Understanding the Impeachment of President Donald J. Trump

By Chaylee N. Brock

At this point, it’s probably fair to say that most Americans have heard about the impeachment of President Donald Trump, but the process of impeachment can be confusing and difficult to understand. 

Where are we now? What’s coming next? Will Trump be removed from office? 

Even though impeachment is a political process, it’s easier to understand when compared to a legal proceeding, since most Americans understand how the legal and court systems function, thanks to popular shows like Law and Order, or from serving themselves on a jury.

In an impeachment, the House of Representatives serves as prosecutors, who, in a legal capacity, are responsible for bringing indictments against the accused party (in this case, the President). 

You might have caught pieces of the hearings being held in the House before Christmas. Those hearings were held to gather witness testimony and evidence in the case against President Trump, in order to create and vote on Articles of Impeachment (aka: indictments). 

Once the House believed they had enough evidence to prove the President committed high crimes and misdemeanors (the threshold for impeachment, as described by the Founders in the Constitution), they wrote up two Articles of Impeachment, accusing President Trump of both abuse of power and obstruction of Congress.

According to The Constitution, the next step of the impeachment process is to involve the United States Senate and to hold a trial, to determine whether or not the accusations made by the House are accurate and justify conviction and removal from office.

This is where the impeachment of President Bill Clinton came to a stop. Although Clinton had been impeached by the House of Representatives, the Senate decided that the charges were not serious enough to convict and remove him from office. 

Nevertheless, the fact that the House found Clinton’s behavior worthy of Articles of Impeachment means that Clinton is still considered an impeached President, even though he was allowed to continue to serve through the end of his term.

This is where the current impeachment process has come to a halt: we are currently waiting for Speaker Nancy Pelosi (D – California) to transfer the House-approved Articles of Impeachment to the Senate. She has been holding onto the Articles for weeks now, asking for a commitment from the U.S. Senate to hold a fair trial before she will send them the Articles. 

It is the Speaker’s responsibility to choose members of the House to go to the Senate during the trial, to continue to serve in their role as prosecutors and to try the case. These House members have not yet been named, as the Speaker says she is also waiting for the Senate to provide an explanation of the trial rules before selecting her members to go to the Senate.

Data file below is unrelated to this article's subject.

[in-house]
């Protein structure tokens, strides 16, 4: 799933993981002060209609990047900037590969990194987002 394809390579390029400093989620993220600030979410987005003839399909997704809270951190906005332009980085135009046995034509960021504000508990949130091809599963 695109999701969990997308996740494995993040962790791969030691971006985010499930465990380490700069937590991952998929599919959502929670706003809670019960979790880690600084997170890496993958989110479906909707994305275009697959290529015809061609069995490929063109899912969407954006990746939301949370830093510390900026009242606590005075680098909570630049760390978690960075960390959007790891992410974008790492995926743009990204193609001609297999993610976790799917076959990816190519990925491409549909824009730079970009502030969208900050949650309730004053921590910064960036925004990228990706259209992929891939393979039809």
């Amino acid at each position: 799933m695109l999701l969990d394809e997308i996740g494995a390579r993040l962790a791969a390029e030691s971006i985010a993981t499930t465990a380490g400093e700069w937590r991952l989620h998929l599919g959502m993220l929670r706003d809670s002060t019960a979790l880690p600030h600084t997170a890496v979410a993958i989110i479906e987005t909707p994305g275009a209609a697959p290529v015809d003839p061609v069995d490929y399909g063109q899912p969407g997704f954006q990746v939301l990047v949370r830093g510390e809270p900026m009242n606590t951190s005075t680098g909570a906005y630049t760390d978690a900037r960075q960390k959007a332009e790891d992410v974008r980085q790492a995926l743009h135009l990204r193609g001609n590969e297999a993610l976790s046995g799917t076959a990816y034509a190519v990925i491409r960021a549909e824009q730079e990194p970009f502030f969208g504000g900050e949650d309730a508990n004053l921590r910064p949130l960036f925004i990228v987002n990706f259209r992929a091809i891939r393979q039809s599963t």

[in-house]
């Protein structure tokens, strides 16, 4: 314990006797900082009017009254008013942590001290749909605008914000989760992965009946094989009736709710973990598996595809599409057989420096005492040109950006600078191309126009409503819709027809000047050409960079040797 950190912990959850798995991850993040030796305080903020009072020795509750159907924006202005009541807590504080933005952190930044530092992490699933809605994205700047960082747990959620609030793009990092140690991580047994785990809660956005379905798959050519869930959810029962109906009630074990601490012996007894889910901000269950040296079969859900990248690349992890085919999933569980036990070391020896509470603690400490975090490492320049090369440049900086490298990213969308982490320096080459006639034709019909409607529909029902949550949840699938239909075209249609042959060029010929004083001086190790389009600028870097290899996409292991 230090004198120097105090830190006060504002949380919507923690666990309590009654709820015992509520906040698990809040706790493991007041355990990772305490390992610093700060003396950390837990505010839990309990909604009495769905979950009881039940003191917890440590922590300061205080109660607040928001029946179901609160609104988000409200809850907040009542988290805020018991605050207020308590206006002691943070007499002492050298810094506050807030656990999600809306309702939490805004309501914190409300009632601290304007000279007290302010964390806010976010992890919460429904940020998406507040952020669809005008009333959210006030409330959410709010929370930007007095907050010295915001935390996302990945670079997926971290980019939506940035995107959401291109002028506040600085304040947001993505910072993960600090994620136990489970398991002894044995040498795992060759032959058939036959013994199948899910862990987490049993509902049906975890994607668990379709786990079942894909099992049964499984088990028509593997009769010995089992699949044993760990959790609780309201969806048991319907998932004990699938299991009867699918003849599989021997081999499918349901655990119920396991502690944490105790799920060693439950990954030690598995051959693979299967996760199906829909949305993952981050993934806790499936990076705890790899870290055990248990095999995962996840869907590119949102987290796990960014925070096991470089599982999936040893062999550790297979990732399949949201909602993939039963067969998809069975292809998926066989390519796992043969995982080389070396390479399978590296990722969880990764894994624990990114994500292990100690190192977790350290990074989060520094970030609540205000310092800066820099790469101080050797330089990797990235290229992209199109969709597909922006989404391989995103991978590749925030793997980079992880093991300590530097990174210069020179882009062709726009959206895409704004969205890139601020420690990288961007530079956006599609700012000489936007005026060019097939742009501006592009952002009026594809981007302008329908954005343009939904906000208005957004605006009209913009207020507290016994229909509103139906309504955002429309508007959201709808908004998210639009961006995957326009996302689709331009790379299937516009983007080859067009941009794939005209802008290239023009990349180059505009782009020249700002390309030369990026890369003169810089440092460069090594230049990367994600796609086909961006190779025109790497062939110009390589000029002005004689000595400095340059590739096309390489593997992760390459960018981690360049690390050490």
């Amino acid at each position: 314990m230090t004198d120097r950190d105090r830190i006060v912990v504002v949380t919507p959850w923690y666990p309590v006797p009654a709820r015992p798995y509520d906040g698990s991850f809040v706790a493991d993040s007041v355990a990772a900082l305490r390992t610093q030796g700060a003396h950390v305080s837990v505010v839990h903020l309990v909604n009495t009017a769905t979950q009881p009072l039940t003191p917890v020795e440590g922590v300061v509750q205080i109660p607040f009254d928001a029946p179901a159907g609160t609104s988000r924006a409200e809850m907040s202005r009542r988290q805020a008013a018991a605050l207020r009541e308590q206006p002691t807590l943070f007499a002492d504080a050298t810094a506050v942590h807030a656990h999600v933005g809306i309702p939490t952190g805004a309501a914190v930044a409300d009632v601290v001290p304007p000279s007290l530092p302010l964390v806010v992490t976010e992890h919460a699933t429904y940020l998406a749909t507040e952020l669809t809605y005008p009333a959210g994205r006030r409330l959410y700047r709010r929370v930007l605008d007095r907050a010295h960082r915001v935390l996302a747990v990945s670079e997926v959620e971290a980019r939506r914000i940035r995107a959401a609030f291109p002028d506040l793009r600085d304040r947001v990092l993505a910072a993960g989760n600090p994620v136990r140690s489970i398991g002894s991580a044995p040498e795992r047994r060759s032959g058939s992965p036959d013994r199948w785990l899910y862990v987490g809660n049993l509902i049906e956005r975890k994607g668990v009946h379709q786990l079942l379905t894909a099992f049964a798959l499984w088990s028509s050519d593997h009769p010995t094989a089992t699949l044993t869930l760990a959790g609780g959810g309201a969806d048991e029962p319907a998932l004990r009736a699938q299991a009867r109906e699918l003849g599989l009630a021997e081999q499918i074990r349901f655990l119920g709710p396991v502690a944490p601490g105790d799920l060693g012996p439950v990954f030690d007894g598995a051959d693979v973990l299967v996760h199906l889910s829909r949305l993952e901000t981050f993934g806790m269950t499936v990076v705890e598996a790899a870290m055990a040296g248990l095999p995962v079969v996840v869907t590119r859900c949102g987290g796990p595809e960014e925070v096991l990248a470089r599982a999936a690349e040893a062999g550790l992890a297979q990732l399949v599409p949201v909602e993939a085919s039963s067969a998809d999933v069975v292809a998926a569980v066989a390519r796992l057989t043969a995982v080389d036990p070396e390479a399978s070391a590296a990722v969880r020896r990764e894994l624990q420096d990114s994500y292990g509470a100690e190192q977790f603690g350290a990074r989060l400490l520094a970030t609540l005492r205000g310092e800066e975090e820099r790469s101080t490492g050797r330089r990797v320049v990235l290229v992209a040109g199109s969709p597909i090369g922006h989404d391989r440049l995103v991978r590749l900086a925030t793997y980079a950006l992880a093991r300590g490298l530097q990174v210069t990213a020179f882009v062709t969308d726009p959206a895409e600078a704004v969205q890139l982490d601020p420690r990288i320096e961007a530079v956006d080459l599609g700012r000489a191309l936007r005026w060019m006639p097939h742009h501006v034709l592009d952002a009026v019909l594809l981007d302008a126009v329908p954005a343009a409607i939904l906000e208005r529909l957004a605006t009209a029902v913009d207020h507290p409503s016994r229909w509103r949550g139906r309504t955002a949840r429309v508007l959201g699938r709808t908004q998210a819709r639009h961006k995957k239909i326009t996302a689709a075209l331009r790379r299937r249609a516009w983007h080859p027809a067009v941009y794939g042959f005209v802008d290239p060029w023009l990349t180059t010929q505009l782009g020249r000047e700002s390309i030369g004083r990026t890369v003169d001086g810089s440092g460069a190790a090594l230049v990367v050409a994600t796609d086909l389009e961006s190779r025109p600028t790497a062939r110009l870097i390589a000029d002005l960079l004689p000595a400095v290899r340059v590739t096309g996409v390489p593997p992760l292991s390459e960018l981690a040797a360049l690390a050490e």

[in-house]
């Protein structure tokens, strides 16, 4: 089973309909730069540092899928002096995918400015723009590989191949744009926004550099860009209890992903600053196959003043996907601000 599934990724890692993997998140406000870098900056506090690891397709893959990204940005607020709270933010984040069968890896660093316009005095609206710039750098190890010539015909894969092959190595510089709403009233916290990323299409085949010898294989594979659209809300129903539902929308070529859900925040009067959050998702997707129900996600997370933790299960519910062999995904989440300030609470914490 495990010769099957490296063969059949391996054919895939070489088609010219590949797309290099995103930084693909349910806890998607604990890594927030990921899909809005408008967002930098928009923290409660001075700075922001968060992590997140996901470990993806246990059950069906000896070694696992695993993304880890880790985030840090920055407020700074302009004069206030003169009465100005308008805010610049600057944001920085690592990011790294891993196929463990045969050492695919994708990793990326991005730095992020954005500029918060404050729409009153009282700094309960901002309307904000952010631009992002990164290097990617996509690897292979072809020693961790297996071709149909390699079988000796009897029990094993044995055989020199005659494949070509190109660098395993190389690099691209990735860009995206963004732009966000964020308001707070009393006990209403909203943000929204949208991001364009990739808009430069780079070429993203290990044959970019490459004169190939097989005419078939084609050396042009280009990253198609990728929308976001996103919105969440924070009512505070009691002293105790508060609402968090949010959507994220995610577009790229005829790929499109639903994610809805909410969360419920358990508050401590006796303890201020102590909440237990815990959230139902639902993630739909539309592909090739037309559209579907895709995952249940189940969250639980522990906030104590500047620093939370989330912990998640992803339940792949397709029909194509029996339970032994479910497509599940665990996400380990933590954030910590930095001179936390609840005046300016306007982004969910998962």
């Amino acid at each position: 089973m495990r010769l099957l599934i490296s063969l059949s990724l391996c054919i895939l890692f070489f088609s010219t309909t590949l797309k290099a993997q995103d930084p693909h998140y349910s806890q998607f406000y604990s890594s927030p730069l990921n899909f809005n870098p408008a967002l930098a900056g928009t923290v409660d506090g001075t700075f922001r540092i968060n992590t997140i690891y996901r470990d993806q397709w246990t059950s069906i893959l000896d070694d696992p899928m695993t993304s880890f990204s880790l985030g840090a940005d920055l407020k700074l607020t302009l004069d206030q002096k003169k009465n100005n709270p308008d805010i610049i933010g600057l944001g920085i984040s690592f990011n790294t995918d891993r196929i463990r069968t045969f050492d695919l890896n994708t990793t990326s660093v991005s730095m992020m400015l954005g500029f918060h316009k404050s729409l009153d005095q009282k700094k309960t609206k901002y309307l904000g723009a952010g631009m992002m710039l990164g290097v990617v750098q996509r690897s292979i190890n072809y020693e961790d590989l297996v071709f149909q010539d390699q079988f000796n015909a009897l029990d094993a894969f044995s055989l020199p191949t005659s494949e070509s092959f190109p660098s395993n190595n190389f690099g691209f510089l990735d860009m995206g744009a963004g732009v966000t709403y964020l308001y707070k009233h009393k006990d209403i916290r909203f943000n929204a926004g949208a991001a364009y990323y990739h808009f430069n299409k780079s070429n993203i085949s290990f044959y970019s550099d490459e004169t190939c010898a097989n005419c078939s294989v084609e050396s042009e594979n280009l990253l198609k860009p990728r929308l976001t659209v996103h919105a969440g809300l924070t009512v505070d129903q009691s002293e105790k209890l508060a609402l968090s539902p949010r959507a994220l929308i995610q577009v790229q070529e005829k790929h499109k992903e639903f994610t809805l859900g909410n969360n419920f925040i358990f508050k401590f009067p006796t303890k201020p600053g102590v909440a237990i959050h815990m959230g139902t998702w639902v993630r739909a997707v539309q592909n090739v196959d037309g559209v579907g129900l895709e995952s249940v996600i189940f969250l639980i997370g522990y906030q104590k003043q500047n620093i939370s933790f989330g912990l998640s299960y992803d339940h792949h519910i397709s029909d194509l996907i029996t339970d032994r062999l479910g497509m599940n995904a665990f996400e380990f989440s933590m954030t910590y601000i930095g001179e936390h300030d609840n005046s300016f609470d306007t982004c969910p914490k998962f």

Once the Articles are transferred to the Senate, all 100 Senators are meant to serve as jurors, led by the Senate Majority Leader, Mitch McConnel (R – Kentucky). The Senate proceedings will be overseen by the Chief Justice of the Supreme Court, who, in this case, is Chief Justice John Roberts.

There is currently a partisan battle over how the trial should proceed and whether or not new witnesses and new evidence can and/or will be admitted during the Senate proceedings. Republicans claim that they will not be willing to accept new evidence in the case, while Democrats argue that it is perfectly acceptable, even necessary, to hear new witness testimony and collect new documentary evidence.

Once we get past the partisan bickering and the evidence and charges are debated in the Senate, it is up to the Senators to take a vote as to whether or not they find President Trump guilty. 

Two-thirds of the Senate, or 67 votes, is required to formally convict the President and remove him from office.

As of right now, it does not seem that there are enough Senators willing to vote to convict and remove President Trump from office, given the fact that the Senate has a Republican majority, and most of those Republicans have taken it upon themselves to defend President Trump and his actions. However, if 67 Senators were to vote to convict the President, the Vice President, Mike Pence, would be promoted and become the new occupant in the White House.

Speaker Pelosi publicly stated on Friday that she will transfer the Articles of Impeachment to the Senate within the next week, upon which the Senate trial will begin immediately. 

Despite how the trial goes and how the Senate chooses to vote, like President Clinton, President Trump is already and will always be considered an impeached president, because of the indictment handed down by the House of Representatives. President Donald Trump has become only the third president in U.S. history to me impeached, and that will be a lasting stain on his legacy, even if he is allowed to continue serving out his term.

The Senate trial of Donald J. Trump is sure to be a historic event, and we will keep you updated on further developments.
(To read the impeachment clause of the Constitution, as the Founders wrote it, here is a link that will take you directly to that information: https://www.law.cornell.edu/constitution/articleii)

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